Chris


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Old 25-05-2005, 09:37 PM
Andy
 
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Default

"Gabby" wrote in
:


"Bob (this one)" wrote in message
...


Dr. Tsao, who works out of the federal Department of Agriculture and
Agri-Food's lab in Guelph, Ont., said the results don't necessarily
mean consumers will change their apple-eating habits, or that farmers
should start producing only certain varieties.

"Food is a very interesting thing. People don't always choose food by
what is most nutritious," he said.


I'd rather chew cardboard than a red or golden delicious apple,
nutritious or not. But Cortlands are right up there so I'll keep
eating those.

Gabby



Gabby,

Never tried those. I'm stuck on Fiji apples.

Andy
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Old 25-05-2005, 09:54 PM
Curly Sue
 
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Default

On Wed, 25 May 2005 16:58:04 -0300, "Gabby"
wrote:


"Bob (this one)" wrote in message
...


Dr. Tsao, who works out of the federal Department of Agriculture and
Agri-Food's lab in Guelph, Ont., said the results don't necessarily
mean consumers will change their apple-eating habits, or that farmers
should start producing only certain varieties.

"Food is a very interesting thing. People don't always choose food by
what is most nutritious," he said.


I'd rather chew cardboard than a red or golden delicious apple, nutritious
or not. But Cortlands are right up there so I'll keep eating those.

Gabby


Absolutely! I think the Red Delicious, anyway, were developed to
withstand long-distance transport and to look beautiful in displays.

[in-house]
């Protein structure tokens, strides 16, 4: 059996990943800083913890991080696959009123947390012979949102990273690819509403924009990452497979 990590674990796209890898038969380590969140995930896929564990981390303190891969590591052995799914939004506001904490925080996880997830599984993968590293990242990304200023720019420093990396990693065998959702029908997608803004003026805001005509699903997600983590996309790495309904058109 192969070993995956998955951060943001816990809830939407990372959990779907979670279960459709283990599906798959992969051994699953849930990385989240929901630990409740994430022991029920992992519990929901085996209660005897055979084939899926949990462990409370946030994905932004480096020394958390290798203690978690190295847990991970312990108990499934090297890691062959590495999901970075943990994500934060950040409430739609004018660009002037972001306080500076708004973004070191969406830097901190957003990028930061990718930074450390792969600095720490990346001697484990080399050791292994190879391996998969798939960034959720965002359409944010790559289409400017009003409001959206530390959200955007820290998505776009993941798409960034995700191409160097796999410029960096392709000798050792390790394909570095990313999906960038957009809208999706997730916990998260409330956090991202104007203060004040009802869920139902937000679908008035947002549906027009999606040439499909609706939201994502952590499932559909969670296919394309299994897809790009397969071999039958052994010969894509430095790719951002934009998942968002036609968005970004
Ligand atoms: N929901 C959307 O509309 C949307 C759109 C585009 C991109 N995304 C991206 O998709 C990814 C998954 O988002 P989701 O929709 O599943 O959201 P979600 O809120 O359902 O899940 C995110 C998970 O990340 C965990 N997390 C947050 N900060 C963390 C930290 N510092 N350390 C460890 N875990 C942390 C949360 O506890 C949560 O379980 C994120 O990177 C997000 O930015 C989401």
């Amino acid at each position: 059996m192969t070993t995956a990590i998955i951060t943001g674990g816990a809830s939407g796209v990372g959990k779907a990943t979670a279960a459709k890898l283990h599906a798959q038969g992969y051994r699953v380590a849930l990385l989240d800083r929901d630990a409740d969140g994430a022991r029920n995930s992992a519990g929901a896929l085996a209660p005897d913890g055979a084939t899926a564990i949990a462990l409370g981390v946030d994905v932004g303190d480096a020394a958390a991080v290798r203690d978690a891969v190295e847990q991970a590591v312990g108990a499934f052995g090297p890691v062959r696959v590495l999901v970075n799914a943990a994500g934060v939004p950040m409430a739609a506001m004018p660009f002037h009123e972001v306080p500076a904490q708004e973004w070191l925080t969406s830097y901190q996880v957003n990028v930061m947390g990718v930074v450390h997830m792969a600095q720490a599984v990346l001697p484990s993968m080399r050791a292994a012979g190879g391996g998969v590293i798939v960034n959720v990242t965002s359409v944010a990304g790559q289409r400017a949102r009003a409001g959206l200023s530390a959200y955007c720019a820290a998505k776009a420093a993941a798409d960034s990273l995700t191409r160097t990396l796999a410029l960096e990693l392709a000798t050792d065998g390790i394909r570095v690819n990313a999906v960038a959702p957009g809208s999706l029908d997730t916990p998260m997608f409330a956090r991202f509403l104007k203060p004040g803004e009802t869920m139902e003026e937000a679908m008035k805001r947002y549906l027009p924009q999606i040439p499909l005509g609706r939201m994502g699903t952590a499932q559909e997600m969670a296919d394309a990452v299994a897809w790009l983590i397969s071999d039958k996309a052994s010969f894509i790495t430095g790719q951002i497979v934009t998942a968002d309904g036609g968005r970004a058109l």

They should have been called "Red Beautiful."

Sue(tm)
Lead me not into temptation... I can find it myself!


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Old 25-05-2005, 11:09 PM
jmcquown
 
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Default

Chris wrote:
"Gabby" wrote in message
...

I'd rather chew cardboard than a red or golden delicious apple,
nutritious or not. But Cortlands are right up there so I'll keep
eating those.


I agree about red delicious apples. Whoever named them must not have
tasted them first! But I've had some very good golden delicious
apples in season -- some grown in Washington, and some grown locally.
I was surprised at how good they were.

Chris


My small parrot won't touch a red delicious. She likes Golden Delicious and
Gala apples, that's about it. I like apple juice but don't care for the
texture of *any* apple.

Jill


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Old 26-05-2005, 12:18 AM
Gabby
 
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Default


"Chris" wrote in message
news:[email protected]

"Gabby" wrote in message
...

I'd rather chew cardboard than a red or golden delicious apple,